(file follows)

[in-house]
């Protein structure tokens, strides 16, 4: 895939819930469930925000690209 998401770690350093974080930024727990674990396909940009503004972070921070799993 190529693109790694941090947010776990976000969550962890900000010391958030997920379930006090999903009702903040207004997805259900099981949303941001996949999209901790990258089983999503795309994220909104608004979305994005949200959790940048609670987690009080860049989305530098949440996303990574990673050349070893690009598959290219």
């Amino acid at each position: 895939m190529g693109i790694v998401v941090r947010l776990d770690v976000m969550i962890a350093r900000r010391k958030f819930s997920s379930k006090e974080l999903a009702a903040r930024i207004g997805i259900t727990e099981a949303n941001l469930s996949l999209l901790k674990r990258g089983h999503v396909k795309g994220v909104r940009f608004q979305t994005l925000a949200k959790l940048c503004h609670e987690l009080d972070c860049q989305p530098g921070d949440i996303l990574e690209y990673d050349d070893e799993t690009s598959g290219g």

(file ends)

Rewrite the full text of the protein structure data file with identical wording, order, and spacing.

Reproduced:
[in-house]
């Protein structure tokens, strides 16, 4: 895939819930469930925000690209 998401770690350093974080930024727990674990396909940009503004972070921070799993 190529693109790694941090947010776990976000969550962890900000010391958030997920379930006090999903009702903040207004997805259900099981949303941001996949999209901790990258089983999503795309994220909104608004979305994005949200959790940048609670987690009080860049989305530098949440996303990574990673050349070893690009598959290219």
């Amino acid at each position: 895939m190529g693109i790694v998401v941090r947010l776990d770690v976000m969550i962890a350093r900000r010391k958030f819930s997920s379930k006090e974080l999903a009702a903040r930024i207004g997805i259900t727990e099981a949303n941001l469930s996949l999209l901790k674990r990258g089983h999503v396909k795309g994220v909104r940009f608004q979305t994005l925000a949200k959790l940048c503004h609670e987690l009080d972070c860049q989305p530098g921070d949440i996303l990574e690209y990673d050349d070893e799993t690009s598959g290219g």